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Depression prevalence in disadvantaged young black women--African and Caribbean immigrants compared to US-born African Americans.
Soc Psychiatry Psychiatr Epidemiol. 2005 Apr; 40(4):253-8.SP

Abstract

BACKGROUND

Research with Mexican Americans suggests that immigrants have lower rates of mental disorders than U. S.-born Mexican Americans. We examine the prevalence of depression, somatization, alcohol use and drug use among black American women, comparing rates of disorders among U. S.-born, Caribbean-born, and African-born subsamples.

METHODS

Women in Women, Infants and Children (WIC) programs, county-run Title X family planning clinics, and low-income pediatric clinics were interviewed using the PRIME-MD. In total, 9,151 black women were interviewed; 7,965 were born in the U. S., 913 were born in Africa, and 273 were born in the Caribbean.

RESULTS

Controlling for other predictors, U.S.-born black women had odds of probable depression that were 2.94 times greater than the African-born women (p<0.0001, 95% CI: 2.07, 4.18) and 2.49 times greater than Caribbean-born women (p<0.0016, 95% CI: 1.41, 4.39). Likelihood of somatization did not differ among women who were U. S. born, African born, or Caribbean born. Rates of alcohol and drug problems were exceedingly low among all three groups, with less than 1% of the women reporting either alcohol or drug problems.

CONCLUSIONS

These results mirror similar findings for Mexican immigrant as compared with American-born Mexican Americans. The findings suggest that living in the U. S. might increase depression among poor black women receiving services in county entitlement clinics. Further research with ethnically validated instruments is needed to identify protective and risk factors associated with depression in immigrant and U. S.-born poor black women.

Authors+Show Affiliations

UCLA Neuropsychiatric Institute, UCLA Wilshire Center, 10920 Wilshire Blvd., Suite 300, 957082, Los Angeles, CA 90095-1736, USA. mirandaj@ucla.eduNo affiliation info availableNo affiliation info availableNo affiliation info available

Pub Type(s)

Journal Article
Research Support, N.I.H., Extramural
Research Support, Non-U.S. Gov't

Language

eng

PubMed ID

15834775

Citation

Miranda, Jeanne, et al. "Depression Prevalence in Disadvantaged Young Black women--African and Caribbean Immigrants Compared to US-born African Americans." Social Psychiatry and Psychiatric Epidemiology, vol. 40, no. 4, 2005, pp. 253-8.
Miranda J, Siddique J, Belin TR, et al. Depression prevalence in disadvantaged young black women--African and Caribbean immigrants compared to US-born African Americans. Soc Psychiatry Psychiatr Epidemiol. 2005;40(4):253-8.
Miranda, J., Siddique, J., Belin, T. R., & Kohn-Wood, L. P. (2005). Depression prevalence in disadvantaged young black women--African and Caribbean immigrants compared to US-born African Americans. Social Psychiatry and Psychiatric Epidemiology, 40(4), 253-8.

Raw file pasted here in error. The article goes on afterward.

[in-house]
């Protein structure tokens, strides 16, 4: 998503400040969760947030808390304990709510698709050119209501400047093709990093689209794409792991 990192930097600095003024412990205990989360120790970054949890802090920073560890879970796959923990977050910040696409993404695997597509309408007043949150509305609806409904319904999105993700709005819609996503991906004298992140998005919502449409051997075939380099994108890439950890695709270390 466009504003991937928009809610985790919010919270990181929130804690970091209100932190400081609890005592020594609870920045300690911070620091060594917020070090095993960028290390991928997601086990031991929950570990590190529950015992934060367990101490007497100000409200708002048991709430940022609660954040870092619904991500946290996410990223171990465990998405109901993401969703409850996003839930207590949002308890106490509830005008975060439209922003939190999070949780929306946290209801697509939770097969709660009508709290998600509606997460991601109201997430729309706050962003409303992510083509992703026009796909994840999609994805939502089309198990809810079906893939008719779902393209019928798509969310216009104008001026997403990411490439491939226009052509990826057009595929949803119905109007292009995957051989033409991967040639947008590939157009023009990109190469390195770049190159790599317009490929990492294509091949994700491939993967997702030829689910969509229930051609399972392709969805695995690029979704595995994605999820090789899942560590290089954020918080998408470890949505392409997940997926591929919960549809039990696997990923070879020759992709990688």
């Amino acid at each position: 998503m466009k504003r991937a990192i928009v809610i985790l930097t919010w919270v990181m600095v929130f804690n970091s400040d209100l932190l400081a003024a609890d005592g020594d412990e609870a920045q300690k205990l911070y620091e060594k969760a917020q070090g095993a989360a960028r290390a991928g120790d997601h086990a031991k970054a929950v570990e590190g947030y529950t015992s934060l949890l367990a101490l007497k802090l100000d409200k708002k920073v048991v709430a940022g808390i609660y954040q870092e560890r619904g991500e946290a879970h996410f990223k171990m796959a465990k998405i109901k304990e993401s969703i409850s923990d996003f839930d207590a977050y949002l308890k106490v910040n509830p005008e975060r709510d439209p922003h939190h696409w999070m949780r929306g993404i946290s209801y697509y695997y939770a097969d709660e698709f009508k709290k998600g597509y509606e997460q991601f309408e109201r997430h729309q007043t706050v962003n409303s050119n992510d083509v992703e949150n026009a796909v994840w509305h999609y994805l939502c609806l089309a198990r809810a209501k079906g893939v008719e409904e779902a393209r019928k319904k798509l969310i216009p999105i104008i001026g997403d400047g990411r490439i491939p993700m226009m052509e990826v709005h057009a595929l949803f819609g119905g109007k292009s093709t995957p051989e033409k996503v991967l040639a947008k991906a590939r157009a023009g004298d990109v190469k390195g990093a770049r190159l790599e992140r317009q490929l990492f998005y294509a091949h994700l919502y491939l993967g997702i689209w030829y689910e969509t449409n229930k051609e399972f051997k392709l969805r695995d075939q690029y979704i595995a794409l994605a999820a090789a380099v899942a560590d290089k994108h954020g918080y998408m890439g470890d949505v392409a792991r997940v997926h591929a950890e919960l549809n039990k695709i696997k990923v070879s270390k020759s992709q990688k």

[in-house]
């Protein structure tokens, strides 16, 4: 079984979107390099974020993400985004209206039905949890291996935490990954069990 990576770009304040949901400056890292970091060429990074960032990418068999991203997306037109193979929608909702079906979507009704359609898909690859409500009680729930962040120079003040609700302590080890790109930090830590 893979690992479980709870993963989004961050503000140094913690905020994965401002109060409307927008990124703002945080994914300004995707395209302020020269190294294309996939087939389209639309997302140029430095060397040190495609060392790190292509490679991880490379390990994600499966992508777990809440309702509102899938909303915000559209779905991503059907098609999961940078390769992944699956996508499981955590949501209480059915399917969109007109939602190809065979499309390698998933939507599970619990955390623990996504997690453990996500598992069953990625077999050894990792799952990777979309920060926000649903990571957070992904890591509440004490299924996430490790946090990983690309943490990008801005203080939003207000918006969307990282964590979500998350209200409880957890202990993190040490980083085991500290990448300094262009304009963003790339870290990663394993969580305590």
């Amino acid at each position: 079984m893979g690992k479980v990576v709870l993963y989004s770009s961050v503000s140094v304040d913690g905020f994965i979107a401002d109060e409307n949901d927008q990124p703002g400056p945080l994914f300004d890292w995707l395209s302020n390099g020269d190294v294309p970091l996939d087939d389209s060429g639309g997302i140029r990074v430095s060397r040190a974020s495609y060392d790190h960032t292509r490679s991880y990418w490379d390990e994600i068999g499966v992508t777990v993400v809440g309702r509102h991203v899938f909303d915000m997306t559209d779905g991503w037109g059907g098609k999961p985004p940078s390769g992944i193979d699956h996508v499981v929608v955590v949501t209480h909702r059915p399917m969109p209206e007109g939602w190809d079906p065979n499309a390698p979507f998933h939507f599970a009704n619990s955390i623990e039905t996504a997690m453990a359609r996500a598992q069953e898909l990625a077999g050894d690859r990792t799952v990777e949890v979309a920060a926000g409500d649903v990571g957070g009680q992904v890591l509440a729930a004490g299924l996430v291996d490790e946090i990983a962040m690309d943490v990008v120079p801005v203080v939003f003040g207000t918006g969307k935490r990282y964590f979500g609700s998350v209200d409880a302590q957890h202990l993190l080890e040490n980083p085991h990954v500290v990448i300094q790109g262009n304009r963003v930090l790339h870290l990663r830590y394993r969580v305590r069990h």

Miranda J, et al. Depression Prevalence in Disadvantaged Young Black women--African and Caribbean Immigrants Compared to US-born African Americans. Soc Psychiatry Psychiatr Epidemiol. 2005;40(4):253-8. PubMed PMID: 15834775.
* Article titles in AMA citation format should be in sentence-case
TY - JOUR T1 - Depression prevalence in disadvantaged young black women--African and Caribbean immigrants compared to US-born African Americans. AU - Miranda,Jeanne, AU - Siddique,Juned, AU - Belin,Thomas R, AU - Kohn-Wood,Laura P, PY - 2004/08/25/accepted PY - 2005/4/19/pubmed PY - 2007/5/26/medline PY - 2005/4/19/entrez SP - 253 EP - 8 JF - Social psychiatry and psychiatric epidemiology JO - Soc Psychiatry Psychiatr Epidemiol VL - 40 IS - 4 N2 - BACKGROUND: Research with Mexican Americans suggests that immigrants have lower rates of mental disorders than U. S.-born Mexican Americans. We examine the prevalence of depression, somatization, alcohol use and drug use among black American women, comparing rates of disorders among U. S.-born, Caribbean-born, and African-born subsamples. METHODS: Women in Women, Infants and Children (WIC) programs, county-run Title X family planning clinics, and low-income pediatric clinics were interviewed using the PRIME-MD. In total, 9,151 black women were interviewed; 7,965 were born in the U. S., 913 were born in Africa, and 273 were born in the Caribbean. RESULTS: Controlling for other predictors, U.S.-born black women had odds of probable depression that were 2.94 times greater than the African-born women (p<0.0001, 95% CI: 2.07, 4.18) and 2.49 times greater than Caribbean-born women (p<0.0016, 95% CI: 1.41, 4.39). Likelihood of somatization did not differ among women who were U. S. born, African born, or Caribbean born. Rates of alcohol and drug problems were exceedingly low among all three groups, with less than 1% of the women reporting either alcohol or drug problems. CONCLUSIONS: These results mirror similar findings for Mexican immigrant as compared with American-born Mexican Americans. The findings suggest that living in the U. S. might increase depression among poor black women receiving services in county entitlement clinics. Further research with ethnically validated instruments is needed to identify protective and risk factors associated with depression in immigrant and U. S.-born poor black women. SN - 0933-7954 UR - https://www.unboundmedicine.com/medline/citation/15834775/Depression_prevalence_in_disadvantaged_young_black_women__African_and_Caribbean_immigrants_compared_to_US_born_African_Americans_ L2 - https://dx.doi.org/10.1007/s00127-005-0879-0 DB - PRIME DP - Unbound Medicine ER -